Opining on Paradise: PV Mayoral Candidates Attempt to Differentiate Themselves

We frequently talk about the town of Paradise Valley in this blog; true to its name, it is easily one of the most special gems in all of the state of Arizona. In such a special place, it is difficult to pinpoint too many items for improvement. But like every municipality around, from near perfect to near hell, Paradise Valley holds elections. This year, it will elect its next mayor, and three candidates will have to differentiate themselves and their plan to fine tune paradise.

Since Jerry Bien-Willner is not running for re-election after a successful three terms, it is currently a wide open race with three strong competitors. There is Mary Hamway, a mainstay in PV politics starting with her election to Town Council back in 2004, Anna Thomasson, who has been a top vote-getting Town Councilmember for the last eight years, and Mark Stanton, who is the President and CEO of the Scottsdale Area Chamber of Commerce.

We highlighted this race in some detail previously, which you can find here. That said, the race recently amped up a notch with a de facto forum with the Digital Free Press. The Digital Free Press gave the candidates the opportunity to differentiate themselves, and the result was fairly telling.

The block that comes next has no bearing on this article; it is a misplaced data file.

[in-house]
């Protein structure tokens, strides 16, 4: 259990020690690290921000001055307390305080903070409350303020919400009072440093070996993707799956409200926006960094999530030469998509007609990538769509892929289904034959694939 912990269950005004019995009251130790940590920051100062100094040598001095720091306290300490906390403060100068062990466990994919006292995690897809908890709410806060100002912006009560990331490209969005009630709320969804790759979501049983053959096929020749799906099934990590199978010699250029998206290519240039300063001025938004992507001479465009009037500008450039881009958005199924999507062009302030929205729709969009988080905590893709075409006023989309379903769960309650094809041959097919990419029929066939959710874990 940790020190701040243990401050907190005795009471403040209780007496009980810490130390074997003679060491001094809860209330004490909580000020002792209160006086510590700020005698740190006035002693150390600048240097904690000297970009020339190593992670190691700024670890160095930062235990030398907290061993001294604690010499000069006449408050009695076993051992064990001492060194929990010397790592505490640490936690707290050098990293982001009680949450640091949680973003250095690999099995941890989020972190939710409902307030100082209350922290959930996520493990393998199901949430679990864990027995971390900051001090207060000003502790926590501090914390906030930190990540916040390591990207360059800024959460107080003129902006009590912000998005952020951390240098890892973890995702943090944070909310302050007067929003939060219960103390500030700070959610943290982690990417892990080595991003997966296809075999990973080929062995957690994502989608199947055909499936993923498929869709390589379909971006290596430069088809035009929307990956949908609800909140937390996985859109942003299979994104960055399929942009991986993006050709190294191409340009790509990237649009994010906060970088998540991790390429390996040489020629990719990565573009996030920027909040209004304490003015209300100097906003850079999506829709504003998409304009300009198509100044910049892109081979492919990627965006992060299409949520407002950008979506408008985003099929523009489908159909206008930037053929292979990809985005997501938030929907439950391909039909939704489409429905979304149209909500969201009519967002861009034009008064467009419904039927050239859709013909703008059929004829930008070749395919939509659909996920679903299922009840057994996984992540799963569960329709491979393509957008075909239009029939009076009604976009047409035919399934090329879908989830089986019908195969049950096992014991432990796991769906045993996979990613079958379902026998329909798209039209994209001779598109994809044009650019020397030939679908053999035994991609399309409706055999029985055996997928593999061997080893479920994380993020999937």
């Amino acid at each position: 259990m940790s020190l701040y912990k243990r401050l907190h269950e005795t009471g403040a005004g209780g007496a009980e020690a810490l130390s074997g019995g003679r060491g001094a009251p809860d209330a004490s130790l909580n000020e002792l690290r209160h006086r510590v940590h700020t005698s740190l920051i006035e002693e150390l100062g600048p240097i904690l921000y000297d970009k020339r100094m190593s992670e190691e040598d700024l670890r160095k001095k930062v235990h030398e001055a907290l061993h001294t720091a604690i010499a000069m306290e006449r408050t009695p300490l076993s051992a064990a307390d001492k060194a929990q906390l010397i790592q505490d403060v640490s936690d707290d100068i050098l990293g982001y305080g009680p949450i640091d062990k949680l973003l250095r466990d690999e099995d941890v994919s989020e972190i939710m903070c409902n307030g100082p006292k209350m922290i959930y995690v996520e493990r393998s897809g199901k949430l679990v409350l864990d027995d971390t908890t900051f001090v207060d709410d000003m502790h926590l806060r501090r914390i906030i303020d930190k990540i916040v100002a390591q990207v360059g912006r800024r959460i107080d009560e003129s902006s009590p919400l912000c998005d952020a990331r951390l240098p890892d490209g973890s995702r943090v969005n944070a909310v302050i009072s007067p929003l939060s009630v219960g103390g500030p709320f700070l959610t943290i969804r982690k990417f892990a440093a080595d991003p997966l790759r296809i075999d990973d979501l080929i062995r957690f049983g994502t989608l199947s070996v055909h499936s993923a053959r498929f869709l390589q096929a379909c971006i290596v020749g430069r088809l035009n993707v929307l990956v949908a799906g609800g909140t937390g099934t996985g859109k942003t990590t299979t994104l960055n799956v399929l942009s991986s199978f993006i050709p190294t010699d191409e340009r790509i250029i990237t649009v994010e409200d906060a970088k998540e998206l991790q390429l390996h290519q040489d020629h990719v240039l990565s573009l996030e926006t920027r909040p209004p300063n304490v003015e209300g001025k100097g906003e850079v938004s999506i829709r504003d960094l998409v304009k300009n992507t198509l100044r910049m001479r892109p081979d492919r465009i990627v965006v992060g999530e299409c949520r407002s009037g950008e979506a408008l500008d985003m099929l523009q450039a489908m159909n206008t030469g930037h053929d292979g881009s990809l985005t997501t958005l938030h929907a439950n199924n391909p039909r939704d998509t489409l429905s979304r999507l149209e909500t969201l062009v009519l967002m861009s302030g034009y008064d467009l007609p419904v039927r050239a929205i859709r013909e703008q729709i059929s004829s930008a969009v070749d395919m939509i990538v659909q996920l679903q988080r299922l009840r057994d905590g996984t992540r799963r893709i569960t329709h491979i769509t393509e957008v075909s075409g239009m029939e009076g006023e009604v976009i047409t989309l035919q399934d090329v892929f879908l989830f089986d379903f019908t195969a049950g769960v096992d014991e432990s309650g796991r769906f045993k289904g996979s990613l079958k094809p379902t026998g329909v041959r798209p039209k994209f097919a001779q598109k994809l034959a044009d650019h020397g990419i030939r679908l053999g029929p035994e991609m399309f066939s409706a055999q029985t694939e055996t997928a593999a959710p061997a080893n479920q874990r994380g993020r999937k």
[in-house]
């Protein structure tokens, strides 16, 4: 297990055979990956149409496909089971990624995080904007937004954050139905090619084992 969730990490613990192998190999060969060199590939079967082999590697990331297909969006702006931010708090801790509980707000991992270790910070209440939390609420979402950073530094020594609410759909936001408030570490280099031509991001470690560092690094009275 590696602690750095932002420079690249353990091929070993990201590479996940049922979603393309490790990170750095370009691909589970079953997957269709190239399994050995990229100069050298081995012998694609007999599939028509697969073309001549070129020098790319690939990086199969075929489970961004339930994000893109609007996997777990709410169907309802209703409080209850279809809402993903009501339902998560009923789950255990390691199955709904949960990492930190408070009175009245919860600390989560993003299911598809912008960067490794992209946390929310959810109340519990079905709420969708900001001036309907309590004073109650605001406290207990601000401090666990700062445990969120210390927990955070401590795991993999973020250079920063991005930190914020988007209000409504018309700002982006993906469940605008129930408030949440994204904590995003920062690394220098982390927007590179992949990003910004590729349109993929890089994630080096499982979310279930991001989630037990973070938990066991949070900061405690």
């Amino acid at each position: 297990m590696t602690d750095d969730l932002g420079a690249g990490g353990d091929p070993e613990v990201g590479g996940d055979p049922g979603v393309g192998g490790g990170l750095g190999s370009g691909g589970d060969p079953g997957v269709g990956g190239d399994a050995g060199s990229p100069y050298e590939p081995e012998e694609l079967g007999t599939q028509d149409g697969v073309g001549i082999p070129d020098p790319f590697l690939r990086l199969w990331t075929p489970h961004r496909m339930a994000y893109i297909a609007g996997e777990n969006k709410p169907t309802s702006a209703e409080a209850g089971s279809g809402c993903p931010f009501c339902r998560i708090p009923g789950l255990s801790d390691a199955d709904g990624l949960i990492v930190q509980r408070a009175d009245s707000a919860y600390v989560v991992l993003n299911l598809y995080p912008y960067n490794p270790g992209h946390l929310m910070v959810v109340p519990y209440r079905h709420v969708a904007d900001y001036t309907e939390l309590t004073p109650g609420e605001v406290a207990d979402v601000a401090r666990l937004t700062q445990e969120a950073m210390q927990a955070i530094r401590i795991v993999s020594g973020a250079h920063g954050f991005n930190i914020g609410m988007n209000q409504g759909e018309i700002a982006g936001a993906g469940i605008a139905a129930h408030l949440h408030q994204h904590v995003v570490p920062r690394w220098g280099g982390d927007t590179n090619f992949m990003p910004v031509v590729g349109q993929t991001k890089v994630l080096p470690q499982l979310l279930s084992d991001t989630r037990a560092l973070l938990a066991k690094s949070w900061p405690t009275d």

In short? There wasn’t anything drastic at all that was said. The answers to the questions often resulted in acknowledging the importance of the topic that was asked, and generally maintaining the current status quo. No major changes, no sticking necks out, nothing truly controversial.

Perhaps the only somewhat controversial statement was from Mary Hamway regarding density and development, a somewhat hot-button subject. With regards to this subject, she responded, “One-acre homes on a Resort-SUP have never been required. You only have to look at Mountain Shadows and Camelback Inn to see that resorts with homes on small lots dates back to the early 1960s.” She is referring to the zoning rule that homes in Paradise Valley come on one-acre plots or larger, and she seems to be challenging that standard, or at least opening it up for review.

Past that, the candidates acknowledged the problems, often outlined their experience and segued to their ability to handle those potential issues, and referred to collaboration as a way to handle any issues that arise.

And frankly, all of this is a good thing. When there is a town as special as Paradise Valley, there simply aren’t many (or any) things to fix. The next mayor will have the relatively simple job of not ruining paradise, and as far as jobs go, it’s about as low stress as it comes. And for that, we’re thankful.